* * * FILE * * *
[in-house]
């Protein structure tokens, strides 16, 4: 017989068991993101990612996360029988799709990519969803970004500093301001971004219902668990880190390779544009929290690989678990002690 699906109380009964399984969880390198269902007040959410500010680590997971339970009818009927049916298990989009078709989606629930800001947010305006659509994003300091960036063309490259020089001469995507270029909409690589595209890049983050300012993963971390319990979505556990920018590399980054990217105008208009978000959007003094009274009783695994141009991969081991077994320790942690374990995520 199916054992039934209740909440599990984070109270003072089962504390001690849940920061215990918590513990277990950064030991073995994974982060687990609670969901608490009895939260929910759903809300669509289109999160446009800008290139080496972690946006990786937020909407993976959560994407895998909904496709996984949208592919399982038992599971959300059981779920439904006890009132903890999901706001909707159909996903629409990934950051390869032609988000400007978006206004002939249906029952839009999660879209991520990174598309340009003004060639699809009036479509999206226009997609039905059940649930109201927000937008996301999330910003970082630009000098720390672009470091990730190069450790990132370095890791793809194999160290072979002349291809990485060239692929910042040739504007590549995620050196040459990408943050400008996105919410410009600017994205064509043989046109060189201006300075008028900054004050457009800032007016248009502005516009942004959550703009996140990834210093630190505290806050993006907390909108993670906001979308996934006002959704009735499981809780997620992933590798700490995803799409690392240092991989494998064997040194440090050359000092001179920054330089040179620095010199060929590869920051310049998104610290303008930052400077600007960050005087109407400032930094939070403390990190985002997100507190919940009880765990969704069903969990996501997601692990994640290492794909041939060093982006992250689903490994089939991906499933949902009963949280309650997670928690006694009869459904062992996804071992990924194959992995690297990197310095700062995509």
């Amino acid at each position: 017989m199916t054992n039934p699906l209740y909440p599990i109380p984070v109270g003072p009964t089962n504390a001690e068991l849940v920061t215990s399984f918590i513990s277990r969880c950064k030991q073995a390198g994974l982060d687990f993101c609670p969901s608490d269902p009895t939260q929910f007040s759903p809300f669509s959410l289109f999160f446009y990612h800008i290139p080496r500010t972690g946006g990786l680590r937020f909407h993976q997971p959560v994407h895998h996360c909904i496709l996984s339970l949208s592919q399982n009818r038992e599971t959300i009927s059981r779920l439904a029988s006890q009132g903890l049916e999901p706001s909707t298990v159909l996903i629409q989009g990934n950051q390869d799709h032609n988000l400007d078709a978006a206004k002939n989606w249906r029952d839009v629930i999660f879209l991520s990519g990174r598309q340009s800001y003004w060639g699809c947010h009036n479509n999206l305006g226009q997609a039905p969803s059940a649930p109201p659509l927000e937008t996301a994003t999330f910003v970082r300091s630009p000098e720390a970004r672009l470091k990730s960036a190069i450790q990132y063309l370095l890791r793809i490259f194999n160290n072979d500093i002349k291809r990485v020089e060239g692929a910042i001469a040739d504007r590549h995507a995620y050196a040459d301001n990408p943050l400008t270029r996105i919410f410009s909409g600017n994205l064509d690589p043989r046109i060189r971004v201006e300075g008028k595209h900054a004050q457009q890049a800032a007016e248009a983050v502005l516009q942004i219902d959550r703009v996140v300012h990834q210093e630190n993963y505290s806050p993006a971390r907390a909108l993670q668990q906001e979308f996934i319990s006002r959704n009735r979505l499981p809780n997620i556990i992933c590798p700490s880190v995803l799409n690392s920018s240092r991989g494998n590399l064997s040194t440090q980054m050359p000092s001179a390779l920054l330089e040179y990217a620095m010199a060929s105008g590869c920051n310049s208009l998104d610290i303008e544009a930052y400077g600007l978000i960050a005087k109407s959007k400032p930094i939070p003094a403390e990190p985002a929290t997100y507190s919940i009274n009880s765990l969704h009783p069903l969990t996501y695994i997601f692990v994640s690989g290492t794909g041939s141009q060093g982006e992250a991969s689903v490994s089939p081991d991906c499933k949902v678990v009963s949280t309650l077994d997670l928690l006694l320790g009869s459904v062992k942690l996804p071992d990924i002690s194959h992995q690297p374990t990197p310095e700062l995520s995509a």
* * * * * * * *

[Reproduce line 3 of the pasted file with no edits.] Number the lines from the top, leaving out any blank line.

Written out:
């Amino acid at each position: 017989m199916t054992n039934p699906l209740y909440p599990i109380p984070v109270g003072p009964t089962n504390a001690e068991l849940v920061t215990s399984f918590i513990s277990r969880c950064k030991q073995a390198g994974l982060d687990f993101c609670p969901s608490d269902p009895t939260q929910f007040s759903p809300f669509s959410l289109f999160f446009y990612h800008i290139p080496r500010t972690g946006g990786l680590r937020f909407h993976q997971p959560v994407h895998h996360c909904i496709l996984s339970l949208s592919q399982n009818r038992e599971t959300i009927s059981r779920l439904a029988s006890q009132g903890l049916e999901p706001s909707t298990v159909l996903i629409q989009g990934n950051q390869d799709h032609n988000l400007d078709a978006a206004k002939n989606w249906r029952d839009v629930i999660f879209l991520s990519g990174r598309q340009s800001y003004w060639g699809c947010h009036n479509n999206l305006g226009q997609a039905p969803s059940a649930p109201p659509l927000e937008t996301a994003t999330f910003v970082r300091s630009p000098e720390a970004r672009l470091k990730s960036a190069i450790q990132y063309l370095l890791r793809i490259f194999n160290n072979d500093i002349k291809r990485v020089e060239g692929a910042i001469a040739d504007r590549h995507a995620y050196a040459d301001n990408p943050l400008t270029r996105i919410f410009s909409g600017n994205l064509d690589p043989r046109i060189r971004v201006e300075g008028k595209h900054a004050q457009q890049a800032a007016e248009a983050v502005l516009q942004i219902d959550r703009v996140v300012h990834q210093e630190n993963y505290s806050p993006a971390r907390a909108l993670q668990q906001e979308f996934i319990s006002r959704n009735r979505l499981p809780n997620i556990i992933c590798p700490s880190v995803l799409n690392s920018s240092r991989g494998n590399l064997s040194t440090q980054m050359p000092s001179a390779l920054l330089e040179y990217a620095m010199a060929s105008g590869c920051n310049s208009l998104d610290i303008e544009a930052y400077g600007l978000i960050a005087k109407s959007k400032p930094i939070p003094a403390e990190p985002a929290t997100y507190s919940i009274n009880s765990l969704h009783p069903l969990t996501y695994i997601f692990v994640s690989g290492t794909g041939s141009q060093g982006e992250a991969s689903v490994s089939p081991d991906c499933k949902v678990v009963s949280t309650l077994d997670l928690l006694l320790g009869s459904v062992k942690l996804p071992d990924i002690s194959h992995q690297p374990t990197p310095e700062l995520s995509a």